OW - Gen Z

A-Gen-Z Series

Goodbye Primetime News, Hello MrBeast

Gen Zers are ghosting traditional media organizations in favor of relatable creator content, and it's not all good news

A painterly illustration of two people looking at a pair of monitors. The screens glow vibrant icy blue. We see the two people from behind; the one on the left is standing, and the one on the right is sitting. Strokes of vibrant abstract color illuminate the darker silhouettes in the background. The background is light pink and magenta.

of Gen Zers go to social media for information — slightly more than the internet and twice as much as print or digital newspapers and magazines


of Gen Z trust social media, yet it is ranked No. 2 in platform loyalty, and No. 1 in usage for information


of Gen Zers favor social media for its content delivery, often at the expense of quality and accuracy


Gen Zers trust “people like them” twice as much as mainstream news


Gen Zers are almost twice as likely as other generations to use another source to fact-check news


of Gen Zers who said they fact-check their news still believe at least one COVID-19 conspiracy theory

Key takeaways

Social media: My personalized search engine. Gen Zers are redefining how media is consumed, from uni-channel to omni-channel. They prioritize convenience and multiple points of view and expect the most important content to be available in consolidated, short form content.

Loyalty without trust: When engagement trumps accuracy. Gen Zers are extremely loyal to social media, despite having the least trust for the platform. Their high usage of social media platforms leaves them susceptible to misinformation.

Personalized, please. Gen Zers expect relatable, ultra-personalized, easily digestible, and engaging content from people who look and sound like them. They prioritize how and who presents the content, often at the expense of quality and accuracy.

Faulty firehose: Gen Z’s fact-checking-misinformation dilemma. Despite being more concerned about misinformation, and taking a more active approach toward fake news, Gen Z’s affinity for social media’s familiar faces, more entertaining content, and more gratifying engagement model over traditional media and search engines leaves them more likely to fall for disinformation.

"If the comments in videos are leaning toward ‘no, you're wrong,' I would know you're wrong. Also, on TikTok, we see multiple videos from different points of view, so that helps me [figure out what is true]. And, you can just kind of hear it from the tone of people's voices — how they say it, etcetera…it's just a feeling that helps you figure out what’s true or false."

— 20, nursing student, she/her, New York

TikTok, time for a change: Reaching Gen Z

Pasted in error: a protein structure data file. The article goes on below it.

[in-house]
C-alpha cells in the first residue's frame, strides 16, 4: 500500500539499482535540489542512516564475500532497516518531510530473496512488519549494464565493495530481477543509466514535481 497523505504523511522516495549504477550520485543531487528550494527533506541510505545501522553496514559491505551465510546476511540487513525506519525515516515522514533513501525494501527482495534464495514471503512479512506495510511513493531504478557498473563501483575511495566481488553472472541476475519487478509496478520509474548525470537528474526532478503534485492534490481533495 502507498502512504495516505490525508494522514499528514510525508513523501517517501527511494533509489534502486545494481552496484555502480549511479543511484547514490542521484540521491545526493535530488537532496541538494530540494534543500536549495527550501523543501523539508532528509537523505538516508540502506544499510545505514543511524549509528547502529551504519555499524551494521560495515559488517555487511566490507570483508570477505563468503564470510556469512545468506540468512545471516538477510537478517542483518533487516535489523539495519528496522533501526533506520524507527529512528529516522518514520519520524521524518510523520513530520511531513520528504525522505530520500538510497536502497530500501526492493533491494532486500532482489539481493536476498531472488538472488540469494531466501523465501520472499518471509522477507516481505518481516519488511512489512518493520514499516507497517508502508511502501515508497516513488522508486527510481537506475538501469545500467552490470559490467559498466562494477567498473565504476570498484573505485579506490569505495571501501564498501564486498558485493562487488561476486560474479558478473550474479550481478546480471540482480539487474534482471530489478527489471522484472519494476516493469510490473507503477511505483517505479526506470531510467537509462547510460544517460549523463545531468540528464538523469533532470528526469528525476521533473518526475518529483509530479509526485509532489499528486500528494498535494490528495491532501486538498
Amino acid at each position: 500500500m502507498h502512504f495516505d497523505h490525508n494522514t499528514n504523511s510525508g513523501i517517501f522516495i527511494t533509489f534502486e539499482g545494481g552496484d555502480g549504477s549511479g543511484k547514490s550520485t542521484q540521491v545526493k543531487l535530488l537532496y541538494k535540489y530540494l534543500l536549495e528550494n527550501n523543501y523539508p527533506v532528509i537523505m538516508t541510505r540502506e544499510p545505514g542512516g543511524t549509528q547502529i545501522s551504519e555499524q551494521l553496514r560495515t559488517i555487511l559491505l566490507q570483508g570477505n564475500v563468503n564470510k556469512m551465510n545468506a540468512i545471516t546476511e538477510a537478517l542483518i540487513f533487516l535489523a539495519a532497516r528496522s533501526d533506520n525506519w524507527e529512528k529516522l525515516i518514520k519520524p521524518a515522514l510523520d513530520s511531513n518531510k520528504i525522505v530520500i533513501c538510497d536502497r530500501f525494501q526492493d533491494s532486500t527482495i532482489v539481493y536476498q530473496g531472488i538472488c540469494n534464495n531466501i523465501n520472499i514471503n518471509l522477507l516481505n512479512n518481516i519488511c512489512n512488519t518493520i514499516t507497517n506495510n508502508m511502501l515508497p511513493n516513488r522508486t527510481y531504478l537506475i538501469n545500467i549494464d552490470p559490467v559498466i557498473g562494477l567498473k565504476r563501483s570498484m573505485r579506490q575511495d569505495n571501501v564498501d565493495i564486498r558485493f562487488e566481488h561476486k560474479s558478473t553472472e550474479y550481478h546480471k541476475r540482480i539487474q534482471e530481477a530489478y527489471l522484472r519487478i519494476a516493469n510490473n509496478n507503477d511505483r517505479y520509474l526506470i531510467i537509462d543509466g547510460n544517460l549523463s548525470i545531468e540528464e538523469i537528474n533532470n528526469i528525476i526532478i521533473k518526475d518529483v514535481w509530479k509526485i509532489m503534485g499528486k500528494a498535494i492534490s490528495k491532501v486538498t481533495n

Traditional means of reaching Gen Zers don’t work. They expect information that is consolidated, visually pleasing, relatable, and personalized. If communication is anything less, they will balk — and companies will miss out. This means companies will need to rethink the methods in which they engage consumers — not just how, but where, and with whom as well.

Social media will only get stronger as a channel. Gen Zers think the most important news is shared on social media. Lacking a social media presence will make it nearly impossible to establish a presence with this generation.

Hyper-personalized, algorithm-driven content makes it harder for businesses to reach consumers and manage disinformation. Differentiated ads are becoming the norm thanks to algorithms and preferences for personalized content. Maximizing the use of personalized research will be imperative to reach targeted Gen Z groups. In addition, businesses can’t as effectively control information being spread about them nor ensure messages are seen by right audience. So, companies will need to be more proactive in sharing authentic content through channels and individuals best equipped to reach this generation.

Not actively managing disinformation can impact a company’s reputation, bottom line, and employee morale, and create legal challenges. Gen Zers are acutely aware and quickly critical of what they see as insincere corporate attempts to relate to them, so businesses need to be proactive yet authentic. Without proactive marketing and transparency efforts, companies will be more open and susceptible to different interpretations and quick conclusions made by workers and individuals alike, leading to the spread of misinformation and (often) hyperbolized content.

A-Gen-Z Case Study

Snap’s Nifty Newsroom: Bringing Gen Z credible news content via “stories” automatically repurposed from traditional news content

In 2015, Snap (formerly Snapchat) introduced its “Discover” platform, which presents news from traditional media outlets like CNN. In 2022, Snap introduced the “Dynamic Stories” feature, which uses publishers' RSS feeds to automatically create stories from news publishers’ online content. This update helps repurpose and reshape traditional content into a more Gen Z-friendly form on Snap Stories, thereby reducing the extra work previously needed by publishers to create Snap-specific content.

The Snap Stories are enjoying major success: Today more than 70% of Gen Zers on Snap watch stories, including news stories found in the Discover tab.

One way Snap helps to reduce the effects of misinformation is to allow only verified publishers and creators to appear on the Discover tab. This new feature allows publishers to easily create and distribute Gen Z-friendly content, while providing Gen Zers with quicker access to credible sources in their preferred format and location.